Interventions are a proven process to separate an individual from the disease of
addiction. Each intervention is carefully crafted to match the process with the
individual, and create the treatment placement, on-going planning, case
management, and family changes to obtain best outcomes. Research shows length
of time in treatment is the number one indicator of treatment success, our seasoned
interventionist work side by side with families and their affected loved ones to
develop long term treatment plans that require recovery
The most well-known approach is the “Johnson Model of Intervention”. This type of intervention puts the addict in direct “Carefrontation” with an interventionist and a group of loved ones, often without the individual’s prior knowledge. It can either be Invitational, as a consensual gathering, or Non-Invitational, depending on the addict’s situation.
There are five basic components:
Planning is kept secret: a team of friends, family, and other loved ones is organized, to be the only ones involved in meetings before the intervention. The intervention is kept a secret from the sufferer until all preparations are made.
Preparations include, Determining insurance benefits, appropriate treatment placement, and transportation arrangements, including escort to treatment.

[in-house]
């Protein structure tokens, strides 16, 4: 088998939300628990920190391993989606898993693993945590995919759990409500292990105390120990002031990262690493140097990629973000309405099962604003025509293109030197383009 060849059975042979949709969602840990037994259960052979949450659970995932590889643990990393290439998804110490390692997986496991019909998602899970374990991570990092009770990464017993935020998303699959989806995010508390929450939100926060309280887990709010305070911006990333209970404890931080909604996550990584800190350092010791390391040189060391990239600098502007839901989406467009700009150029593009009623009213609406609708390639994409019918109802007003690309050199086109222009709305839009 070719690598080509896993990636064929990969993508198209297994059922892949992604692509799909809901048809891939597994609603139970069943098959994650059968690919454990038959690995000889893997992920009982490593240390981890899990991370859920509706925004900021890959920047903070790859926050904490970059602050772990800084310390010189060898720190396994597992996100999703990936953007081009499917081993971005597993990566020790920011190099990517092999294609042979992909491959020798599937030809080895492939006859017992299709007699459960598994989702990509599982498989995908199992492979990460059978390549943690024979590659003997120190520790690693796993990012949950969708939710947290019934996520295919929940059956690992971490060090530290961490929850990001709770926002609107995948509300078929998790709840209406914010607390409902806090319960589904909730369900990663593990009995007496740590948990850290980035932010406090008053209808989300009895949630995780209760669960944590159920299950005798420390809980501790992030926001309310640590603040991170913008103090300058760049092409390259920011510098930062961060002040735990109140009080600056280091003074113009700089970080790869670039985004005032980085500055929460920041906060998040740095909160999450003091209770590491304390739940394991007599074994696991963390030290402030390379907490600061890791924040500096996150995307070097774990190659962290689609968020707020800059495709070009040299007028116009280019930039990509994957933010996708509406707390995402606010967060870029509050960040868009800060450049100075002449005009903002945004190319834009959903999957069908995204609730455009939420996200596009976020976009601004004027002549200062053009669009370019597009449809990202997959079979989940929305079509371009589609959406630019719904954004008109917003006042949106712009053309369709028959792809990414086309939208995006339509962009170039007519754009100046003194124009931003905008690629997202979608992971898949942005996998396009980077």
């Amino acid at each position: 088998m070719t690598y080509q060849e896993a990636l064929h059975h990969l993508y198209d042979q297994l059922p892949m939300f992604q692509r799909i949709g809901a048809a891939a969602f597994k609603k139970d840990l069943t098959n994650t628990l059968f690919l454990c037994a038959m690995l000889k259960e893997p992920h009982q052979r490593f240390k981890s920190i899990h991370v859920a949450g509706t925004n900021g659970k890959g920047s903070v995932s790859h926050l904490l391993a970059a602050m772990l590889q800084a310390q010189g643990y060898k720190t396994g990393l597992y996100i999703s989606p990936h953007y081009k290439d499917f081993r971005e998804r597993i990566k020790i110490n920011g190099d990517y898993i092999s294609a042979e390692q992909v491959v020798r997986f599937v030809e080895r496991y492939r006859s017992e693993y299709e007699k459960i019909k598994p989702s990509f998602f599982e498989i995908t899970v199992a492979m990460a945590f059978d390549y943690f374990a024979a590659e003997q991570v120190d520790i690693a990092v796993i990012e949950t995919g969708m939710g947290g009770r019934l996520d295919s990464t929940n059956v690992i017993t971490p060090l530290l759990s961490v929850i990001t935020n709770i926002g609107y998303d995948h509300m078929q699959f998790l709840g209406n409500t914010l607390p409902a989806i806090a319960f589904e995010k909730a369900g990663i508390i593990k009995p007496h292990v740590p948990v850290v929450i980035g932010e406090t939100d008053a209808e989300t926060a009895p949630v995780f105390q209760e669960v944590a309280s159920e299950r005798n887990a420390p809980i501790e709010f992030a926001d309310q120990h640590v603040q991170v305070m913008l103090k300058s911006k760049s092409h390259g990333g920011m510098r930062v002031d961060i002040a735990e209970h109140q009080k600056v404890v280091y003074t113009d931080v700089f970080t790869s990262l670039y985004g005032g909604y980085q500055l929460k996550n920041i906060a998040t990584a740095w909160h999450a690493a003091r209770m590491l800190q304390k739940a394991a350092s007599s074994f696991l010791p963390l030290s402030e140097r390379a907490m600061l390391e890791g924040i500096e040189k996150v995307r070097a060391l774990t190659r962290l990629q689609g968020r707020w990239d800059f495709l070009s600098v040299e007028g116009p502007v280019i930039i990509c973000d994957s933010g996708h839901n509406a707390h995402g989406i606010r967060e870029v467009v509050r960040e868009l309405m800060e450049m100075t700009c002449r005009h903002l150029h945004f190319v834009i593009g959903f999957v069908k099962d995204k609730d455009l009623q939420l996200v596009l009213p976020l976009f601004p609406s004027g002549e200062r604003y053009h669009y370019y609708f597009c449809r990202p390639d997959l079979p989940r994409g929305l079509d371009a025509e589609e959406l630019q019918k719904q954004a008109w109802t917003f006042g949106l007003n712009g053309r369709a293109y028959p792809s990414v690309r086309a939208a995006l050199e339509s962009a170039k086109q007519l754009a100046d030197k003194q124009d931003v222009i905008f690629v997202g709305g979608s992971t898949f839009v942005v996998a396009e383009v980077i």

A safe and controlled setting is important, led by a highly trained interventionist, in which evidence for the addiction is presented, and the goal is to get the loved one to agree to treatment.
Everyday life must resume for the intervention team, once the meeting is complete.
Explanation of consequences are given to the loved one by the intervention group, in the event that the addict turns down the need for treatment. The interventionist will help the family to stand firm, and carry out the natural consequence of addiction, if rehabilitation is not accepted, along with counseling the family in making appropriate changes within the family that support recovery.
The Engagement is a less confrontational and more gradual approach to getting the addict into treatment. It has a few notable differences from the Direct Intervention strategy:
Planning is transparent: every planned meeting is known by the person battling the addiction. He or she is present at the very first meeting.
Meetings are open but controlled: Guided by the trained interventionist, all members of the intervention team, together with the addict, take part in the discussions. Everyone is allowed to discuss how the loved one’s addiction has affected their lives.
Multiple meetings instead of one big event. An Engagement approach requires time and patience, and can continue over a period of many months.
Everyone commits to counseling, not just the addict. While the sufferer will often enter a treatment center for more intensive rehabilitation, her or she will also be included in family therapy sessions alongside the individual treatment. Family counseling continues even after the initial rehab program is complete.